[Editor’s Note: This review may contain spoilers]
Storytellers: Eduardo Pansica & Justin Jordan
Dialogue: Justin Jordan
Inks: Julio Ferreira
Colors: Rain Beredo
Letters: Wes Abbott
Joe has a problem and Annie can see that it is getting worse. Brimstone is working his way to the forefront and it is becoming harder to tell if Joe is the one still in control. When he and Annie stumble across the town of Vernon, Florida. In the ledger, it appears untouched by the Salesman and they wonder if this time they can beat him to the punch and gain an upper hand. The only problem? The townspeople are gathering victims for a monster who can extinguish Brimstone’s righteous flames. Is she La Bel Dame Sans Merci that the title references? Is this new town already lost?
This issue opens with a battle against another of the Salesman’s creations. When Annie is threatened we see Joe react without the compassion that has come to define his actions and moral center. It’s a disturbing warning that Annie tries to confront him about, only to hear Joe dismiss it callously. But, the things we push down tend to flare back up. When they are in the next town sitting down at a diner Annie is having trouble getting answers from the waitress Joe loses his cool. He grabs the waitress by the arm and catches fire. Annie has to interrupt to make him stop.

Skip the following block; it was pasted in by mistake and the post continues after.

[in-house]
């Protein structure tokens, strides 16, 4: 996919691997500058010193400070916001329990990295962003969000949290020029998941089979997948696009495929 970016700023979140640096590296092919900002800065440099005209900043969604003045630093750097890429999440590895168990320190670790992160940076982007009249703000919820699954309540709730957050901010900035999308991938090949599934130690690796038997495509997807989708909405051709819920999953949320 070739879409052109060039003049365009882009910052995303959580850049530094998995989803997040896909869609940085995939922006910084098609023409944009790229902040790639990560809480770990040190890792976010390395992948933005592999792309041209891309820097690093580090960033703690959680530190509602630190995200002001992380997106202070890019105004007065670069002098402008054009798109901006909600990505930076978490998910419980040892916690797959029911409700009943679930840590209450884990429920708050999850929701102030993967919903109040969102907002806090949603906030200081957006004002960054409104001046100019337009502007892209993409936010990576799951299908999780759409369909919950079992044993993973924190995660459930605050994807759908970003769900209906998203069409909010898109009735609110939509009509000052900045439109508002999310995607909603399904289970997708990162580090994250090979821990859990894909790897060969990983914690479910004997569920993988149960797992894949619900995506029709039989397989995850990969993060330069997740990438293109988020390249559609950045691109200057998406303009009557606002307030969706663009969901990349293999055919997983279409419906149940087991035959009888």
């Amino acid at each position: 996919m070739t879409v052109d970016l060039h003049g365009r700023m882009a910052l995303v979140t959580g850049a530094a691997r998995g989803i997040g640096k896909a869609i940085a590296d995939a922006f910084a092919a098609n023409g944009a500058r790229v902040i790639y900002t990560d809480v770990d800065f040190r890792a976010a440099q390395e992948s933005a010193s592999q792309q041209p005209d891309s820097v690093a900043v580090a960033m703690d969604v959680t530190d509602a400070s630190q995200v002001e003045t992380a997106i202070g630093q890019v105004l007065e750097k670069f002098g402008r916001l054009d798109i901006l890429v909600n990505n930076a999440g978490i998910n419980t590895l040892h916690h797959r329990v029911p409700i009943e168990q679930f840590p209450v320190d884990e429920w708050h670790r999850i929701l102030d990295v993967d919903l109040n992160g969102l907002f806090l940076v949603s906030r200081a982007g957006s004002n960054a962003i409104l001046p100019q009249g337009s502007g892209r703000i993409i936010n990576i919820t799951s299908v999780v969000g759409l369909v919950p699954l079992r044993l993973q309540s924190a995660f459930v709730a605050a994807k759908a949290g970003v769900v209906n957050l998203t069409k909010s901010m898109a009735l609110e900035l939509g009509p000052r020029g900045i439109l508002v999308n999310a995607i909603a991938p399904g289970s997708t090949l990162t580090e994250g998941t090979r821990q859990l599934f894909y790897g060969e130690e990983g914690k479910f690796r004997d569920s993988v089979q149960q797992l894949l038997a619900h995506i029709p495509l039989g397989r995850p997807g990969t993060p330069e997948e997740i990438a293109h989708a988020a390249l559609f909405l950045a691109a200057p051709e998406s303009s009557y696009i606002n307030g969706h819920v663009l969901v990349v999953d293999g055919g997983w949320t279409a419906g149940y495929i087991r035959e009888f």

A nice creepy note about the people in the town. They are all missing at least one body part. Some are missing an eye or a finger. Others have lost an arm or leg. Clearly, they have been affected by something evil, even if it was not the Salesman.
New characters help the story grow. During a brief interlude near Raleigh, North Carolina a truck driver meets a young black woman wearing a pantsuit. When the driver tries to renegotiate the terms of their deal, a mask appears on the woman’s face and she mentally compels the driver to do as she says. No name not backstory, just a great display of power in a very short scene.
At the end of the story, Brimstone is trying to rescue people that are being sent off as sacrifices. When he starts to make their cages burn, the flames go out. And then Brimstone’s powers are extinguished. The answer is a woman standing in the water. She is wearing a blindfold with a crescent moon. She has white hair in a long braid. Her gray skirt is tattered and dripping.
When we see the driver again he is delivering people. It is a truckload of people, many speaking Spanish and there is the possibility that they were immigrants crossing the border into the United States who have no idea that they are being sacrificed. The driver is shocked and the townspeople only answer that they gave their bodies, and now they must give their souls. It’s an ugly example of the things people do to survive and it is a something that we have all seen before.
No real stakes established here. It’s clear that Joe’s struggle with his powers is part of a longer narrative. What’s not clear is how much closer he is coming to join the Salesman’s side. It’s taking an emotional toll, but that doesn’t mean that he is any closer to signing up to be the Salesman’s mascot. So, what is happening? I’m hoping we will learn that soon.
Despite the opening fight scenes, this was a story about introducing new characters and arranging chess pieces for the next chapter of the story. I think it can be a difficult process, but Eduardo Pansica and Justin Jordan do a nice job of using suspense to pull it off in this issue. But, now that we have established that the new players are making big moves I would love to learn more about their motivations and how this will come to impact the story of Joe and Annie.